In fact, the Arbeitsgemeinschaft der Wissenschaftlichen Medizinischen Fachgesellschaften, e.V. (Association of the Scientific Medical Societies), an organization responsible for developing and maintaining evidence-based practice guidelines, acknowledges the importance of concepts such as “informed choice” and patient autonomy:
7. You do not need permission – so don’t feel compelled to ask.
As an active participant in your own healthcare including that of your baby, you do not need permission to do anything. Asking for permission can have a marked effect on the dynamic of your relationship with your providers.
You may have noticed that there are no ‘yes’ or ‘no’ questions in any the above examples. Instead, most needs have been framed as statements. When you ask a ‘yes’ or ‘no’ question, it is easy to say ‘no’ – whatever the reason behind it may be. Asking open-ended questions is more effective in getting a clear answer.
If you have kids, you surely know what I mean. How many times has your child(ren) asked you for something and, without even thinking, the default answer has been ‘no’. But after a few moments, you realize there may not be a reason behind it. This is not to suggest that your care provider may answer you without careful thought. This was only meant to illustrate how quickly a ‘no’ can slip out when confronted with a ‘yes’ or ‘no’ question.
Remember: You will only give birth to this baby once. You deserve to be and have the right to be a respected participant in your own and your baby's healthcare.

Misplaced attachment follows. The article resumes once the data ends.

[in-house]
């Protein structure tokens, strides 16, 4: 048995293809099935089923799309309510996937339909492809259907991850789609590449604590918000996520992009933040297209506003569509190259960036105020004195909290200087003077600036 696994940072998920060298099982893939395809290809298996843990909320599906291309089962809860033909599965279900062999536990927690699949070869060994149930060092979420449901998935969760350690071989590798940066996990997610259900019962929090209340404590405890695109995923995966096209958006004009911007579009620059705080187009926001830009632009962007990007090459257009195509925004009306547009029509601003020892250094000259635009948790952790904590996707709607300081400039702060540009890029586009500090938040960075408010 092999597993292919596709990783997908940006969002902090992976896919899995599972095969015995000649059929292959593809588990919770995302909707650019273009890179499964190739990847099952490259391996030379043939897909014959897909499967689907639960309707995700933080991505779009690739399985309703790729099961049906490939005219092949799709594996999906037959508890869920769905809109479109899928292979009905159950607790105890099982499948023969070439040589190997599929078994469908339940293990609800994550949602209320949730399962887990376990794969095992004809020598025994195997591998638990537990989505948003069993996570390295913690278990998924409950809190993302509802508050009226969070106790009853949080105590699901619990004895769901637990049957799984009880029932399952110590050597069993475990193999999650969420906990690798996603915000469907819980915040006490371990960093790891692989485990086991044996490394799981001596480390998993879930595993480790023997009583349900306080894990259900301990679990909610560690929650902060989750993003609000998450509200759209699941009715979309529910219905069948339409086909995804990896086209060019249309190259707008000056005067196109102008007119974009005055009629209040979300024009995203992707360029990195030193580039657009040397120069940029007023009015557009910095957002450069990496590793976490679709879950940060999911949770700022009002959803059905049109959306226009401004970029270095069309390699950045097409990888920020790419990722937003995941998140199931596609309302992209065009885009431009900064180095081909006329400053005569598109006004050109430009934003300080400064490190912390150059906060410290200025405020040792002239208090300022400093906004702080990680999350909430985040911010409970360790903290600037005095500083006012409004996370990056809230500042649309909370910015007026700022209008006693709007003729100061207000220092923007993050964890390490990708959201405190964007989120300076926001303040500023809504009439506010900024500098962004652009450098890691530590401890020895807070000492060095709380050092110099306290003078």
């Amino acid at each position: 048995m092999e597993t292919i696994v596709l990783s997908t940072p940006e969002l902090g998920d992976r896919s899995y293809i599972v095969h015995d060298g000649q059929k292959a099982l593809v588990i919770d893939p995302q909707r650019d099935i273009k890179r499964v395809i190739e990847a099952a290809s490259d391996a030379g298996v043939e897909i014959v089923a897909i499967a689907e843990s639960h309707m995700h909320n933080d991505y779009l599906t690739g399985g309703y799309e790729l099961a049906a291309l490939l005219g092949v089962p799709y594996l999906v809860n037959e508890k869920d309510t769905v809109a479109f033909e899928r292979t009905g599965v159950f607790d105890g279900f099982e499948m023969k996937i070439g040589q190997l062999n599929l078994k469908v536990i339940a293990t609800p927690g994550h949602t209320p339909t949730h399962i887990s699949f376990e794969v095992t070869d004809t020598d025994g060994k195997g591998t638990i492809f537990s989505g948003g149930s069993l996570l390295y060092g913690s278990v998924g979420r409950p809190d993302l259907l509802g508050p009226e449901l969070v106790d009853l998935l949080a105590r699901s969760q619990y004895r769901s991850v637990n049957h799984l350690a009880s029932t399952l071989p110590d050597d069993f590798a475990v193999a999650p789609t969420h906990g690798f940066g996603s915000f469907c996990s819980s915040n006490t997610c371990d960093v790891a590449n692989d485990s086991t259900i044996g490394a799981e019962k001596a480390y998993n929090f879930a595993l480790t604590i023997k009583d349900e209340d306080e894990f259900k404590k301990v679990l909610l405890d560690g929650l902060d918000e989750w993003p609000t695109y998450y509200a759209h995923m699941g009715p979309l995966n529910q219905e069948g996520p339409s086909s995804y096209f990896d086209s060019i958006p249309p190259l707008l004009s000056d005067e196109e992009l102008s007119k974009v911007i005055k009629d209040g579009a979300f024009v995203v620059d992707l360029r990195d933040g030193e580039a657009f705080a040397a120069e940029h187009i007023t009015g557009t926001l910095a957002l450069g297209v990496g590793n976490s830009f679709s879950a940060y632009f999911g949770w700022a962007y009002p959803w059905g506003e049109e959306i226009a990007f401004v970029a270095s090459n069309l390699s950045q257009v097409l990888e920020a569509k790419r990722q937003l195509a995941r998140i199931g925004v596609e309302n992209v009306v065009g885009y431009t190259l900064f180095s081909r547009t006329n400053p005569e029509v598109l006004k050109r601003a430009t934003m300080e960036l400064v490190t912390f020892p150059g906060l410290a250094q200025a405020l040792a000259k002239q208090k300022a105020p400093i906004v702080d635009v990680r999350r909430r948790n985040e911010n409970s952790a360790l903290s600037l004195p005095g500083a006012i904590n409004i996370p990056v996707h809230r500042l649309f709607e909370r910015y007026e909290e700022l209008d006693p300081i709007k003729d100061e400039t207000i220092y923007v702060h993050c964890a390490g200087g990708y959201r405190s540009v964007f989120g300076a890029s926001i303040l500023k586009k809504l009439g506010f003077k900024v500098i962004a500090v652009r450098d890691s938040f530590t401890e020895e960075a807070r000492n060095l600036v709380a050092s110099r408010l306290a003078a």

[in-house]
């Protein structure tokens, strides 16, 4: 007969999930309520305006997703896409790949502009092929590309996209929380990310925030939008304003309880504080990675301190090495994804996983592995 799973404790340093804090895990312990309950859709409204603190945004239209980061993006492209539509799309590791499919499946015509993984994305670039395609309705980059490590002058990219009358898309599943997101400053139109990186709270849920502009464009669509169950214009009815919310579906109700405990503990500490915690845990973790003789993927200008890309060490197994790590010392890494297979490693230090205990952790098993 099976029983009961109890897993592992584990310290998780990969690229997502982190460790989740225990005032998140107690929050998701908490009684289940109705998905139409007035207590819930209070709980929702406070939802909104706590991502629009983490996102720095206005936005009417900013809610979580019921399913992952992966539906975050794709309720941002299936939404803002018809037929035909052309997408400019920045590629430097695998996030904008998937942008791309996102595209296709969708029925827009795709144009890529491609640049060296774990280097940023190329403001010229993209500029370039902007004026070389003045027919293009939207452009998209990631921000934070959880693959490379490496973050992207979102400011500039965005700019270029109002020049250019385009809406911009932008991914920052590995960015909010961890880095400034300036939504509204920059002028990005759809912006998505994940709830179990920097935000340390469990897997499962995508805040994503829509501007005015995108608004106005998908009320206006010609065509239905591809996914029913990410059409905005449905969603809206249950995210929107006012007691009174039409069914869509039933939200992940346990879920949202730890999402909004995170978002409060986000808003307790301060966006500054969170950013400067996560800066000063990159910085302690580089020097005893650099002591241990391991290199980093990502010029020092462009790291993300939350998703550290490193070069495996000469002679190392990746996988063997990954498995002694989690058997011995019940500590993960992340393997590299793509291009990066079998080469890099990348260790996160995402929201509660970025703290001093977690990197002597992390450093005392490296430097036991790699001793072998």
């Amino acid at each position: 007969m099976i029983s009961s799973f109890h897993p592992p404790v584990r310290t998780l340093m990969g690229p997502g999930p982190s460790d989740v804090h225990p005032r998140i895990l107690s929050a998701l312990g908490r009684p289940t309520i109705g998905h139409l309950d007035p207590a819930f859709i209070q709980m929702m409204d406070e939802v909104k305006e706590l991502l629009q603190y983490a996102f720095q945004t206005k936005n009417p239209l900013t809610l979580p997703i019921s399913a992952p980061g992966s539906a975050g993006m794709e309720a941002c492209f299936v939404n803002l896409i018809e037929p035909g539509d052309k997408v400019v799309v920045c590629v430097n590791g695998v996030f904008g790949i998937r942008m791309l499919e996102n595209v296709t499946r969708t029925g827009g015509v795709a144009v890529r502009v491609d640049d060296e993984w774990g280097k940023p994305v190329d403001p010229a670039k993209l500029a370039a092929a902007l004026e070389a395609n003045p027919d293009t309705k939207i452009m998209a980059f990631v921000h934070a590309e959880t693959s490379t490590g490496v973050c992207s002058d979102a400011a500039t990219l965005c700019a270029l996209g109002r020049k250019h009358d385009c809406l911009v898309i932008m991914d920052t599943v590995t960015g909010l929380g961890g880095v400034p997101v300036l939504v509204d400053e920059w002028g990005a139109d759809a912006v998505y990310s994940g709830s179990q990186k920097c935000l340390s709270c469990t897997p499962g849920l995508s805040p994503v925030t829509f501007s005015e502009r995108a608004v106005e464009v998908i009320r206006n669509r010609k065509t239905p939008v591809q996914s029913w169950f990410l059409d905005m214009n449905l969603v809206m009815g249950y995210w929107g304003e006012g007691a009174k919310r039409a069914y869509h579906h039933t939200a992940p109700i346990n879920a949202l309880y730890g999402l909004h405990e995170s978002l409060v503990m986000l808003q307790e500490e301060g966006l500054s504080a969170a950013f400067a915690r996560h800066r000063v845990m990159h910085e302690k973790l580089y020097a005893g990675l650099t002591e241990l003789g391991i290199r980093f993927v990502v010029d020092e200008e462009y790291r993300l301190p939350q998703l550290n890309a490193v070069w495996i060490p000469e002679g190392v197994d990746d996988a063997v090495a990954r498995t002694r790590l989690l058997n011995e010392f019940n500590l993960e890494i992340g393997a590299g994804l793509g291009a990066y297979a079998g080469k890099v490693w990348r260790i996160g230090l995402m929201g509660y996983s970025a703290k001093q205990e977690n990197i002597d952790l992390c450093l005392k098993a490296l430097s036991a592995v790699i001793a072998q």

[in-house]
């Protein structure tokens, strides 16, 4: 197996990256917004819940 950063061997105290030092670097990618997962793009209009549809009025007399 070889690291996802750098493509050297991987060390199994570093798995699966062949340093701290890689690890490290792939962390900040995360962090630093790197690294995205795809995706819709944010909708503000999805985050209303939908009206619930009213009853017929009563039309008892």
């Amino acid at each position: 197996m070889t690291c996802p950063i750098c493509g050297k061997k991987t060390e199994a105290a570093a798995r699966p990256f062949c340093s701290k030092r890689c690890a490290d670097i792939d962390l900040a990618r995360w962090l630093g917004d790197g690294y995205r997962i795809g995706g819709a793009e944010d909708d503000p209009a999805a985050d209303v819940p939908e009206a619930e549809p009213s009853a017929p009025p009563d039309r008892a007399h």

Do I believe that mother should carry the full burden and responsibility of consciously forging positive relationships with her care providers in order to receive evidence-based care and ensure informed consent? No, absolutely not. You have enough to focus your attention on. Receiving evidence-based care and being given the opportunity to exercise informed consent are not contingent -- and never should be -- on the quality of relationship you have with a provider.
The reality, however, is that all members of your birth team present on your and your baby’s special day(s) are just people with their own set of personal and professional experiences, expectations, preferences, and, of course, their own personalities. And the truth remains: consciously doing everything within your power to promote and protect the health of your baby is just another day in the world of being a mom.
Please share this with any friends or family who might find these tips helpful.
*The hypothetical medical situations outlined above are no way intended to be medical advice or a recounting of a specific example that has actually occurred in real life. It was created for illustrative purposes only.
None of the above is intended to be medical advice. If you feel these devices will not work for you or you do not feel comfortable using them, you are in no way obliged to do so. You know what’s right for you.